Jul 29 2014

Watermelon Soda Recipe

How to make watermelon soda

Summer in Florida for me means it’s time for watermelons, and recently that’s started to turn into making watermelon soda!  I had never tasted homemade watermelon soda before but the pictures of it always enticed me.  That beautiful slightly red glow to it with that little bit of carbonation just seemed too much for me to resist so I finally broke down and made some.

Not only is this drink refreshing, it’s amazingly good for you! Here are just a few benefits of watermelon juice:

  • Watermelons are high in lycopene right up there with tomatoes
  • The bright color of the fruit means that it’s high in those good compounds like beta-carotene
  • Watermelon is rich in antioxidants
  • Watermelon has a high amount of citrulline which relaxes muscles and improves circulation
  • High in vitamin C
  • Very refreshing with it’s high water content that’s mineral rich

The most obvious reason to drink some watermelon soda is the amazing flavor and taste that only gets magnified when you ferment it into a nutrient rich drink full of life!

Watermelon Soda Recipe

Makes 1 quart (for 1 gallon, multiply ingredients by approx. 4)

This beautifully tasting soda is slightly fizzy, slightly sweet, and slightly sour. It’s amazing in the summertime and great cold.


1 quart mason jar


4 cups watermelon, chopped

4 T sugar

Pinch sea salt

1/4 cup ginger bug (starter culture that’s made in less than a week and stores for quite a while, in Episode 4)

Non-chlorinated water, enough to fill jar (~ 3/4 cup)


Juice of 1 lemon or lime (~ 2 T.)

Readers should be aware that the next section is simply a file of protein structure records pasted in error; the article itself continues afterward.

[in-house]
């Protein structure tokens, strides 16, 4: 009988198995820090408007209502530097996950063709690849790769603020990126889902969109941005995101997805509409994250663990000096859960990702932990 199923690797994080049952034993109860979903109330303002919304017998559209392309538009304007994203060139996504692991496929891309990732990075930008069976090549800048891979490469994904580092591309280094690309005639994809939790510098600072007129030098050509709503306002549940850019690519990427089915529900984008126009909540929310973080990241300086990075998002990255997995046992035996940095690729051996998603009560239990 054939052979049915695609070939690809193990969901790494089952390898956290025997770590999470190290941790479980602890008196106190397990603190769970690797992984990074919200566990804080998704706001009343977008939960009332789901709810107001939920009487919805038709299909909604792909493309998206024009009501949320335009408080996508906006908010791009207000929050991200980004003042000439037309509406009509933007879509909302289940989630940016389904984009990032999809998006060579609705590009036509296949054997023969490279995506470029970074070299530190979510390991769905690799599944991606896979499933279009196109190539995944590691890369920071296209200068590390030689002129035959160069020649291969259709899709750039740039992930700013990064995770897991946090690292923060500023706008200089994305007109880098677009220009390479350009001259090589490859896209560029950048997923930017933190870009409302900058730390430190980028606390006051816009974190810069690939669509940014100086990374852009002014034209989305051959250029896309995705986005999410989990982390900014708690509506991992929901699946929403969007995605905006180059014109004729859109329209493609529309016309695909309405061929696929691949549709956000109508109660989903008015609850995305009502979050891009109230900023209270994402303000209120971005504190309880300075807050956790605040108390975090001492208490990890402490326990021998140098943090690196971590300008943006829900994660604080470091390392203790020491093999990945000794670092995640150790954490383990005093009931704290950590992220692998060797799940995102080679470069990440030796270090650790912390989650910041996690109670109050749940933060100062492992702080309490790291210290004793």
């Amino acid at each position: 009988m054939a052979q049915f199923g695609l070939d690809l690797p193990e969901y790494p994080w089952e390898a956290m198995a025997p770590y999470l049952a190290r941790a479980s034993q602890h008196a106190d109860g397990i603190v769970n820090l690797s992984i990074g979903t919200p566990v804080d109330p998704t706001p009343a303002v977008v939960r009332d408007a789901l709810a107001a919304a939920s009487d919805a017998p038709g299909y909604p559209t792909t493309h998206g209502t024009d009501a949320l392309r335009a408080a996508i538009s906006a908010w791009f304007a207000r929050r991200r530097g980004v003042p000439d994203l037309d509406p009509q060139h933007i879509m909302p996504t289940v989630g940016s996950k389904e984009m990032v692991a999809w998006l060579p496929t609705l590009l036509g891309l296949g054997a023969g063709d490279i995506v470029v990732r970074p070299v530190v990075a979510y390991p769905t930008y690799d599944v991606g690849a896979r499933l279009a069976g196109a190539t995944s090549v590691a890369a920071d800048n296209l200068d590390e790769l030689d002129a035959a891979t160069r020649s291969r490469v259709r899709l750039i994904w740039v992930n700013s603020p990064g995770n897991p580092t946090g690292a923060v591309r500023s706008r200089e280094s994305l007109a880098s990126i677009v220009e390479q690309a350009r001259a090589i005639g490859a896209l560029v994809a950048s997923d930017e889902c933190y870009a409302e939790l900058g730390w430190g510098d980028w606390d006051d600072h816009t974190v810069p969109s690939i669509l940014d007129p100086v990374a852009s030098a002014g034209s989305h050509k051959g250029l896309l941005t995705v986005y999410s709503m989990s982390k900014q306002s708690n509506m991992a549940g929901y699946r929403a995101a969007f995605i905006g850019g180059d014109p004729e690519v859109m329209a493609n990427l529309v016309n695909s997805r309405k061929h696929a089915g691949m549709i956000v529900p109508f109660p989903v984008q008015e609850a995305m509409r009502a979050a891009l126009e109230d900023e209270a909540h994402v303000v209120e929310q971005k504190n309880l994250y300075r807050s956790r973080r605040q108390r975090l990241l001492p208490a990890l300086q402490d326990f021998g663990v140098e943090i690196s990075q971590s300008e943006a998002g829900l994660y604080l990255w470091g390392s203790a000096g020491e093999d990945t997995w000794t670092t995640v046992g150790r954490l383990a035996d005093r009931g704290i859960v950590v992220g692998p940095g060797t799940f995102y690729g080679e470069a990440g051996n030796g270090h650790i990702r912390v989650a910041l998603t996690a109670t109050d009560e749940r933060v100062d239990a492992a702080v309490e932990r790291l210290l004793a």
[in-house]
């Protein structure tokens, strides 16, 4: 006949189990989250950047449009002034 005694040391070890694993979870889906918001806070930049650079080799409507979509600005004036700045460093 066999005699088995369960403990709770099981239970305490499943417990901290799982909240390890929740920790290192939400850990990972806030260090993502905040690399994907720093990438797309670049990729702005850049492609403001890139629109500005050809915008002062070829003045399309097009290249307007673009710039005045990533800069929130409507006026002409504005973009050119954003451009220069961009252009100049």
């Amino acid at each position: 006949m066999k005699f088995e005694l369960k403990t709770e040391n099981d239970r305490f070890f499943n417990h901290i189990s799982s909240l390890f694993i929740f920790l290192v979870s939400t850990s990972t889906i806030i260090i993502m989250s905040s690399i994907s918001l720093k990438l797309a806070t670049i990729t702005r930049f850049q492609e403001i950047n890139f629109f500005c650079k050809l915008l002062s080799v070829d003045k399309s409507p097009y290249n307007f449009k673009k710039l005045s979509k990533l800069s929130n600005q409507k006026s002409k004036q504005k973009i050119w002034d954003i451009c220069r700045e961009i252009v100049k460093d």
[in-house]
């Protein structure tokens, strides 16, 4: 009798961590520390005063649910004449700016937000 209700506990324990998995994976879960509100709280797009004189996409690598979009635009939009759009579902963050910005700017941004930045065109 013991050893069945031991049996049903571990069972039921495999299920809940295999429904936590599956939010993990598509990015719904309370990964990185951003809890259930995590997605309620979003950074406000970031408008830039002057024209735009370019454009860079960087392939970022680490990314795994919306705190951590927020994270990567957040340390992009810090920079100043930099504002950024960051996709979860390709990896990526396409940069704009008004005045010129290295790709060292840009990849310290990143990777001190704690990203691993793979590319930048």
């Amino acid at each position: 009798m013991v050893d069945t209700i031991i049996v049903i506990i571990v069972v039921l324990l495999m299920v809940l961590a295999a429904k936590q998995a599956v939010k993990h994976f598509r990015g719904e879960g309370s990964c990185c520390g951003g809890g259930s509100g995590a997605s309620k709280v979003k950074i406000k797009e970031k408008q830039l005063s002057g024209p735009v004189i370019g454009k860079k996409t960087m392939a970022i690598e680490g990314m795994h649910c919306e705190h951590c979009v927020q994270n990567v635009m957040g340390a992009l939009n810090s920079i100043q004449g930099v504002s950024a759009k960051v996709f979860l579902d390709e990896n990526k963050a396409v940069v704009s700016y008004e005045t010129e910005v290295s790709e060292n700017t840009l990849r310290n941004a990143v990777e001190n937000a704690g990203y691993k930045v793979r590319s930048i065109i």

Mint leaves

 Watermelon chunks

You can do this one of two ways: ferment with pulp or strain and ferment with only the watermelon juice. I think from now on I’ll try the second way without the pulp. You can either blend up the watermelon somewhat coarsely and then put it unstrained into the mason jar to be fermented or you can strain it through a sieve first to get the pulp out and only have the juice left. If you’re straining, let the watermelon juice drain naturally and not force it through or more particles will be in the soda, otherwise you’ll be doing the same step later after it’s done fermenting.

Blended watermelon

Sliced lime

Transfer to jar and add remaining ingredients (through sieve if necessary), topping off with water to fill to about an inch or so from the top.
Ferment for 2 days or so stirring a couple or few times a day to oxygenate the yeast in the ginger bug.

Pouring watermelon

Ginger bug starter

Watermelon soda brewing

Fermenting watermelon

Don’t forget to cover the top so bugs and dust doesn’t get into your beautiful brewing liquid. I just used a towel and a rubber band but even a paper towel or layers of cheesecloth would work.

Cover watermelon soda

Between stirring a few times a day, if you haven’t filtered out the watermelon pulp, it will begin to separate into a fairly clear liquid and the bright red pulp which is normal.

Watermelon soda separating

Watermelon pulp separated

Taste every day once you start to see bubbles to brew it to your desired sweetness and sourness. The fewer amount of days you brew it for the more this ends up being more like a watermelon drink recipe.  The longer you ferment it, the more it ends up being more of a tangy drink that’s great with ice on the beach!